Little Foxes Forest School is an outdoor nursery in a beautiful forest setting just a ten minute drive from central Bristol and catering for children aged 2.5 – 4 years old.  Janie is one of the co-founders of the nursery.  Janie has a background as a primary school teacher and has always had a passion for outdoor learning, being Head of Outdoor Learning in a previous teaching position.  When Janie’s own children were young, she took them to a ‘wonderful local forest playgroup’ which was run by  mother and daughter team, Lizzie and Julie, who are also  co-founders of Little Foxes.  It was at this time that Janie heard about a preschool in London that spent the whole day outdoors.  Janie and Lizzie were inspired by this and in July 2017 the pair met to discuss the prospect of doing something similar and within three months the nursery was up and running, oversubscribed and with a waiting list.  This popularity meant that they had to rapidly expand, they now have sixteen members of staff and cater for eighty families each week at the nursery. 

Janie recognises the great importance of children being able to spend time outdoors, having noticed ‘the joy it brings children and the impact it has on behaviour’ Janie describes how their setting has ‘really low conflict issues at the preschool.  We notice, if we have to go indoors due to adverse weather, the conflict resolution incidences go up’.  The effect of being outside means that ‘children are really calm, they have loads of space, able to pootle around in their own area. of the woods, playing and engaged’.  The  freedom and space that is offered children at Little Foxes enable children to be themselves ‘the setting lends itself to the boisterous child, if they want to spend their time running around, stick in hand, shouting, go for it, because we’ve got the whole woods.  There are rules about keeping sticks below the knees, but children learn that very quickly and off they go.’  Janie explains that these children don’t have behavioural issues ‘they’re young, they just need that space to move, to explore and play and more often than not by the time it’s time to go to school they’ve calmed and are ready for that’.   Janie strongly believes that being outside makes children ‘happy and healthier’.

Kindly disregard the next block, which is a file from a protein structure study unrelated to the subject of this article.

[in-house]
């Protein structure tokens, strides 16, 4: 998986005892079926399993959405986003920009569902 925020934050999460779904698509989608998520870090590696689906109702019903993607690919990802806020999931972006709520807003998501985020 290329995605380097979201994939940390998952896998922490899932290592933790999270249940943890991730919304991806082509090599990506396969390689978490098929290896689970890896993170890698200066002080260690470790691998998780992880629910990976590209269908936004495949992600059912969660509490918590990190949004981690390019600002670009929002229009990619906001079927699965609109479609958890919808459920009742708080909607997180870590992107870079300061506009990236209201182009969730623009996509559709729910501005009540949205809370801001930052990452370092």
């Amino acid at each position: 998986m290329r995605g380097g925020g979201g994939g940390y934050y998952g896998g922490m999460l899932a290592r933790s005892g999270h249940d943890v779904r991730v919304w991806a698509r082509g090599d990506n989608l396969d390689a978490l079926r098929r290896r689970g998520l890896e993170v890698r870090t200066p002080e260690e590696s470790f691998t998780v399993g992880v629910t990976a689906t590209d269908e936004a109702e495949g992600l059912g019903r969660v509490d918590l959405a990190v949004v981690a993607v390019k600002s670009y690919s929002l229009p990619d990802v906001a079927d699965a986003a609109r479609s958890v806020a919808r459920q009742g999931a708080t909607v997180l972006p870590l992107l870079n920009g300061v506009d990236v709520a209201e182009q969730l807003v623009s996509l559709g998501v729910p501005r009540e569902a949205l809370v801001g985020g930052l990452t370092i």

Little Foxes embrace outdoor learning and all that comes with it, the positive effect on everyone’s mental health and how children’s physical health is strengthened from being outside ‘our children are physically incredibly healthy, we do an inordinate amount of walking and also the very nature of our set up facilitates the need for greater resilience and independence.  We really encourage an ethos of independence and because they are out in all weathers, thick and thin, they are so resilient!’

Little Foxes believe that the health benefits of spending time outside are huge and have stayed open throughout the pandemic ‘We think outside is better, whether there is a pandemic or not. It’s proven that the virus is less transmissible outdoors.  We have been open throughout; I think our parents had faith in us’.  As a result of covid, adaptations have had to be made, with the large cohort being split into three bubbles and using different areas of the woods, but Little Foxes have remained positive ‘I actually prefer it, the staff found they were having greater interactions with the children.  We have changed the food, instead of the food being cooked on the fire every day which took staff out, we have a food coordinator who brings the food in.  But we still have cooking weeks every six weeks where they still have a whole week of cooking on the fires and doing it themselves. It works really well.’